Red Hook educators start new budget process

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Red Hook educators discussed three parts of the 2014-2015 budget at the Jan. 9 board of education meeting.

The three points of financial focus were: special education, technology, and athletics.

Phys. Ed teacher Tom Cassata outlined the athletics budget, which has a requested total of $192,800, roughly a 1 percent increase over this year’s budget of $190,900.

The increase is needed to pay for equipment repairs, like sending football and lacrosse helmets away annually to be inspected for safety purposes, he told the board.

The athletics budget covers 39 sports teams, in grades 7-12, with more than 800 student athletes who play approximately 550 games and matches a year, he added.

Cassata also noted that many students and their parents have inquired about starting a swim team, which he said the athletics department and school board should consider. He estimated the cost for each team (boys’ team and girls’ team) would be roughly $12,000 to $15,000 a year, which includes transportation and fees to rent a pool.

Joe DeCaro, Director of Pupil Personnel Services, presented the special education budget requests. He said that as of Dec. 1, there are 254 special education students, and that higher learning expectations from the state translate into higher costs. However, DeCaro’s proposed budget of $1,999,800 is the exact same amount as last year’s.

The technology budget was presented by Donna Seelbach, who pointed out that her department has a total of 900 computers and 62 Apple IOS devices, and that Red Hook is the only school in Dutchess County that gives every teacher a laptop to take home.

The total technology budget is the same as last year: $206,010 and the public information budget is also the same: $21,000.

Seelbach also spoke about the possibility of creating a “bring your own device” system for students to bring their own devices to school with them to use for educational reasons.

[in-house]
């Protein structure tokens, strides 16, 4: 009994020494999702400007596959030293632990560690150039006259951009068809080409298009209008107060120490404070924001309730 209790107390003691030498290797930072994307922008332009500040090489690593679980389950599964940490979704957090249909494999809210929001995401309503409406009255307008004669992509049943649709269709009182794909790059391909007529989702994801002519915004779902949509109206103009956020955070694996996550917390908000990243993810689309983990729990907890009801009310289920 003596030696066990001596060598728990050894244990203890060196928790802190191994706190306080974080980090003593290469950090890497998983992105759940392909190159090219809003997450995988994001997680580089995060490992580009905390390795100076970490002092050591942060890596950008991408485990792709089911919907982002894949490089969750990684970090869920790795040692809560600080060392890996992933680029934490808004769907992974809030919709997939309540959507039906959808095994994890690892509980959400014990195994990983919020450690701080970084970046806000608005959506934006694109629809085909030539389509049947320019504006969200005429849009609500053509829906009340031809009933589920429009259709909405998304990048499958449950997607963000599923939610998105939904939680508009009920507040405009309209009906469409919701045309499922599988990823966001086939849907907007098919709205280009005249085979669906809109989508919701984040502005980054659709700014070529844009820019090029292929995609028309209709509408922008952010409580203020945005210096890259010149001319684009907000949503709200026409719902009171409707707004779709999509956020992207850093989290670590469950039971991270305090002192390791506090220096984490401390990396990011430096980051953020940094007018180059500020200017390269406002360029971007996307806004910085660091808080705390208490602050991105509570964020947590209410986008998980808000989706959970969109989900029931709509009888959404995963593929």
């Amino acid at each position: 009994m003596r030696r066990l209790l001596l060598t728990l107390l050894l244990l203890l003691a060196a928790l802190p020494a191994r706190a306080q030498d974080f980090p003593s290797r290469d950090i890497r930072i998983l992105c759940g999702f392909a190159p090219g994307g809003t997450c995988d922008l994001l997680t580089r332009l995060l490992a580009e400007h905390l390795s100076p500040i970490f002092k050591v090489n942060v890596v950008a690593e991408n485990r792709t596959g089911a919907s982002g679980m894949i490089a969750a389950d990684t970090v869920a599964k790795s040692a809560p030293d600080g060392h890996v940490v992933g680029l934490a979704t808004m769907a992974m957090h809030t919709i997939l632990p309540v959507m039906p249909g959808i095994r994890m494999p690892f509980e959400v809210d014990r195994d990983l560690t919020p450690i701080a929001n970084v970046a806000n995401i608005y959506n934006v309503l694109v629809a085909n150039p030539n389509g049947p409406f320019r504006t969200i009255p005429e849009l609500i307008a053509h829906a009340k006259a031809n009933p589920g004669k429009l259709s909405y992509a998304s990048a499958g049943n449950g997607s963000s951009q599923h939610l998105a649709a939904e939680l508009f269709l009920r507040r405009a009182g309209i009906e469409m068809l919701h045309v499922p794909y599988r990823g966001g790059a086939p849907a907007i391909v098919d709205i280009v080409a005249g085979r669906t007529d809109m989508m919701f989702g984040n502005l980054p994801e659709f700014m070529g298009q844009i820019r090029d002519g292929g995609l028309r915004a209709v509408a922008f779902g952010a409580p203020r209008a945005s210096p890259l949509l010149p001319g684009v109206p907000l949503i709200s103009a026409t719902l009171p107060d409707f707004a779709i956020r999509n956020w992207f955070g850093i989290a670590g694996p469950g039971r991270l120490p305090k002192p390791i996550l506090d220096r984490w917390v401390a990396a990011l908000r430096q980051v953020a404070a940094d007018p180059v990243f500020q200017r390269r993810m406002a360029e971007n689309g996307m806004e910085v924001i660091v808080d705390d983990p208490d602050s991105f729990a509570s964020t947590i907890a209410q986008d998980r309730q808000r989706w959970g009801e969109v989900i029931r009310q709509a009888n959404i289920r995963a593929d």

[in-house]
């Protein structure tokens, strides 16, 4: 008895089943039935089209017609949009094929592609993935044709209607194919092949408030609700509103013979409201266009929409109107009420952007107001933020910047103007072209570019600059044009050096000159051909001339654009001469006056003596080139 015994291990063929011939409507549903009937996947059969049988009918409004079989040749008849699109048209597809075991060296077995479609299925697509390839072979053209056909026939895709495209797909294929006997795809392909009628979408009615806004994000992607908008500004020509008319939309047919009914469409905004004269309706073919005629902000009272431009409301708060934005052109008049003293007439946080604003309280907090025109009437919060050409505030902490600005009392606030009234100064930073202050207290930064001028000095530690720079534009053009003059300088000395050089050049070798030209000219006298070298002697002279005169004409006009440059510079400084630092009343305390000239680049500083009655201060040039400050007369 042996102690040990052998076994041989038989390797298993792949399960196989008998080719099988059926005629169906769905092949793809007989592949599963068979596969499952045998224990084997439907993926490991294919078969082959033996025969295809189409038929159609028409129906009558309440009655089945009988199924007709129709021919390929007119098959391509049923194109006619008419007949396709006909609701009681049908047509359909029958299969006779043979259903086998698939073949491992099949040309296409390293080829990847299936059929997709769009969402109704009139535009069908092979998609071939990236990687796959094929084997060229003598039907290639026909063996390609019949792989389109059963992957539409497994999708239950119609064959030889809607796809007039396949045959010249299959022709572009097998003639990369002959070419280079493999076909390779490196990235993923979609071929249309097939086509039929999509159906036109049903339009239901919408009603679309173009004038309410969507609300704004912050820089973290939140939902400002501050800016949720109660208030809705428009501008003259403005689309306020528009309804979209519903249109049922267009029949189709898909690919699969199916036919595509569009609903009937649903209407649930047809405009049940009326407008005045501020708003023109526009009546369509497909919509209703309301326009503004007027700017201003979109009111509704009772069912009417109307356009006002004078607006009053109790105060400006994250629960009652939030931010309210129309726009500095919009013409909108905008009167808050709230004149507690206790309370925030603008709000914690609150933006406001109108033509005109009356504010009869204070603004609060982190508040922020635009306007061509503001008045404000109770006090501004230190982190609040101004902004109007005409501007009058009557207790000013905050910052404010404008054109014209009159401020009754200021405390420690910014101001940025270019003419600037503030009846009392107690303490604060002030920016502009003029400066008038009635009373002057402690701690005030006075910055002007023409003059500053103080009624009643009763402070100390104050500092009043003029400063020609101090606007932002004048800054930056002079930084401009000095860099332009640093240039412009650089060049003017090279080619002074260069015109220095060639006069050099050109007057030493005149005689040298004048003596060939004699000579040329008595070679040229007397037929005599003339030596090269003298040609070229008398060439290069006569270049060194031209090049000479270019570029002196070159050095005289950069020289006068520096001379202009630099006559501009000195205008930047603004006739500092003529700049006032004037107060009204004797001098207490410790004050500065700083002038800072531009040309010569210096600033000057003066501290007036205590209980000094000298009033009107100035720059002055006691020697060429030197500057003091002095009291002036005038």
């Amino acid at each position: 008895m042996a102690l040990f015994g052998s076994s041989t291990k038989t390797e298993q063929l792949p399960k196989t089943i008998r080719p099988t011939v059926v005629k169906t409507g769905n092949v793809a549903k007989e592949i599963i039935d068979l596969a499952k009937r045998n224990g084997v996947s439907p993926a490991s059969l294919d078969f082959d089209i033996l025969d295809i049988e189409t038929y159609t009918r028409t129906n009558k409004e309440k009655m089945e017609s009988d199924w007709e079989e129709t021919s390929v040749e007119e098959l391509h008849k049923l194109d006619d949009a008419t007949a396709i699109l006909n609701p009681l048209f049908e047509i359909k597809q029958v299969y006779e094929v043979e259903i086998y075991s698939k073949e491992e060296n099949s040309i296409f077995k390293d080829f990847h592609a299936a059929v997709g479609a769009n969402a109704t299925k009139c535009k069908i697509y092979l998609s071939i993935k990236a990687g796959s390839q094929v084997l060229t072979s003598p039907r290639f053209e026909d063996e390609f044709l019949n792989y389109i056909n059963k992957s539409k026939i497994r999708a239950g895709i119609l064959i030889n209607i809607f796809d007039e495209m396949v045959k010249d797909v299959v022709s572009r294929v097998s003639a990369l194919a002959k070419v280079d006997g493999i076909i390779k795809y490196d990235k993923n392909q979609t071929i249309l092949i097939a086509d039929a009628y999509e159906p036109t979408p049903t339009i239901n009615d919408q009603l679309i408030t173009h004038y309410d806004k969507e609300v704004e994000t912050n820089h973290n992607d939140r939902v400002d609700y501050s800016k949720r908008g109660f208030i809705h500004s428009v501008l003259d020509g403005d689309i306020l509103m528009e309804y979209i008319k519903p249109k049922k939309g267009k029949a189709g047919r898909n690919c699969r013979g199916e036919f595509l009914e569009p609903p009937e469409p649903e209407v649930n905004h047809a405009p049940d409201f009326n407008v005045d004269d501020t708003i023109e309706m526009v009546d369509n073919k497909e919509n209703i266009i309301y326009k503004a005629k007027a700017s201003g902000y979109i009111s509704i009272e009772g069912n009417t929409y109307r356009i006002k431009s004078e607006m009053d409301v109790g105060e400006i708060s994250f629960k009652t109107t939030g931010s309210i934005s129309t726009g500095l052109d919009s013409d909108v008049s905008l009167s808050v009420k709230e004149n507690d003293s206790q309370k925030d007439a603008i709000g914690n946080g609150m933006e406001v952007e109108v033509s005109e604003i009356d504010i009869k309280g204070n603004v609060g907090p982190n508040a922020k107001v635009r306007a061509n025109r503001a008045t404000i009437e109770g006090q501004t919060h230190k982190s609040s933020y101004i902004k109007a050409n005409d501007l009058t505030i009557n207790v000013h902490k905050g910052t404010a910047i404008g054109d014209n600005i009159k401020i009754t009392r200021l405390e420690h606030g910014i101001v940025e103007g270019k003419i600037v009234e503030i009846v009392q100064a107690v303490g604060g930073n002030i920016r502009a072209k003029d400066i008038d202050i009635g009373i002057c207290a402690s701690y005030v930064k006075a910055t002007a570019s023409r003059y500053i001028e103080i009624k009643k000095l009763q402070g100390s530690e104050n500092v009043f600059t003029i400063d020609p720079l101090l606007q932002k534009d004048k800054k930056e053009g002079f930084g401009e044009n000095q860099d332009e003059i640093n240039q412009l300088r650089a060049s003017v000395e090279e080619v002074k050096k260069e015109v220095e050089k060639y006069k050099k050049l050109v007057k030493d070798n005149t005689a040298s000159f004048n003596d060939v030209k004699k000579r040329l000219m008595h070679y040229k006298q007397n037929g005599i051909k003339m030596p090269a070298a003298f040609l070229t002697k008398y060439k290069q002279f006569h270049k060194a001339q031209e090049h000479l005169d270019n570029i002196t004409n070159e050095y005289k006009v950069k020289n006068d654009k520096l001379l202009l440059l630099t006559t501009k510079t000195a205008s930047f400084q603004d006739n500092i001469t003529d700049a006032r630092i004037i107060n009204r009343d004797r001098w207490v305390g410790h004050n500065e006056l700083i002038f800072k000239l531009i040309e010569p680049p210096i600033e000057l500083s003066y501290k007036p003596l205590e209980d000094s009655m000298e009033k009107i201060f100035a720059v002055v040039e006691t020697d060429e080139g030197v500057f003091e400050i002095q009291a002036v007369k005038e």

During the meeting’s public comment section, resident and parent Maggie Rothwell spoke of her concerns about the technology used in school.

Her son was given an iPad by the high school when he was a student there, she said, and it created a world of distraction because he focused on the iPad more than what was in front of him.

“I’ve talked to basically any teacher who will listen to me about the rampant cheating in the school, much of which is done through technology,” she added. “It reaches a whole new level when you’re texting answers to each other. It reaches a whole new level when you are taking pictures of tests,” she said. “The phones are there.”

The board members said they would look into the issue.

School district business administrator Bruce Martin told the Observer that these budget items are just a small part of the overall budget, which last year was $48,407,621.

“Keep in mind that the number includes supplies, materials, equipment, and contractual costs only and does not include personnel,” Martin said, adding that a large portion of the rest of the budget is made up of personnel, health insurance, and retirement.

Key teachers will continue to present their facets of the budget to the board through March, after which the final proposition will be devised for the budget vote in May.

The next meeting is on Feb. 12, at 7pm in the elementary school library.

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